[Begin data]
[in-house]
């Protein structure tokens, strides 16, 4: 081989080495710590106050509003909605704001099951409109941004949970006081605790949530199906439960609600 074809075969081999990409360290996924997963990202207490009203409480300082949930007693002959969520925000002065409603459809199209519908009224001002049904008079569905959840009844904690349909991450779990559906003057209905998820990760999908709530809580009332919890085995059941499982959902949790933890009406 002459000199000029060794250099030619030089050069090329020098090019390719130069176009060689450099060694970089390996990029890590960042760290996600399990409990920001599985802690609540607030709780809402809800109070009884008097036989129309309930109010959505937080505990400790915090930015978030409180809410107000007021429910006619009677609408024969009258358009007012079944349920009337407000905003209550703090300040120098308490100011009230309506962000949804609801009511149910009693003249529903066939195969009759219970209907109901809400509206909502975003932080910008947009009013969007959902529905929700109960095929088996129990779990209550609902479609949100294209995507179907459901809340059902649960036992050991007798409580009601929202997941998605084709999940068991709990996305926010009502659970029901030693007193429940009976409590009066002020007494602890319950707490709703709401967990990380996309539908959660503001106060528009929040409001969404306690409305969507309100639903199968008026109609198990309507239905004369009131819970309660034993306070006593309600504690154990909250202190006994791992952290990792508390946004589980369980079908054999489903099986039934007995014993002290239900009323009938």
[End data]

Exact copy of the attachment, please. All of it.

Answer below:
[in-house]
């Protein structure tokens, strides 16, 4: 081989080495710590106050509003909605704001099951409109941004949970006081605790949530199906439960609600 074809075969081999990409360290996924997963990202207490009203409480300082949930007693002959969520925000002065409603459809199209519908009224001002049904008079569905959840009844904690349909991450779990559906003057209905998820990760999908709530809580009332919890085995059941499982959902949790933890009406 002459000199000029060794250099030619030089050069090329020098090019390719130069176009060689450099060694970089390996990029890590960042760290996600399990409990920001599985802690609540607030709780809402809800109070009884008097036989129309309930109010959505937080505990400790915090930015978030409180809410107000007021429910006619009677609408024969009258358009007012079944349920009337407000905003209550703090300040120098308490100011009230309506962000949804609801009511149910009693003249529903066939195969009759219970209907109901809400509206909502975003932080910008947009009013969007959902529905929700109960095929088996129990779990209550609902479609949100294209995507179907459901809340059902649960036992050991007798409580009601929202997941998605084709999940068991709990996305926010009502659970029901030693007193429940009976409590009066002020007494602890319950707490709703709401967990990380996309539908959660503001106060528009929040409001969404306690409305969507309100639903199968008026109609198990309507239905004369009131819970309660034993306070006593309600504690154990909250202190006994791992952290990792508390946004589980369980079908054999489903099986039934007995014993002290239900009323009938």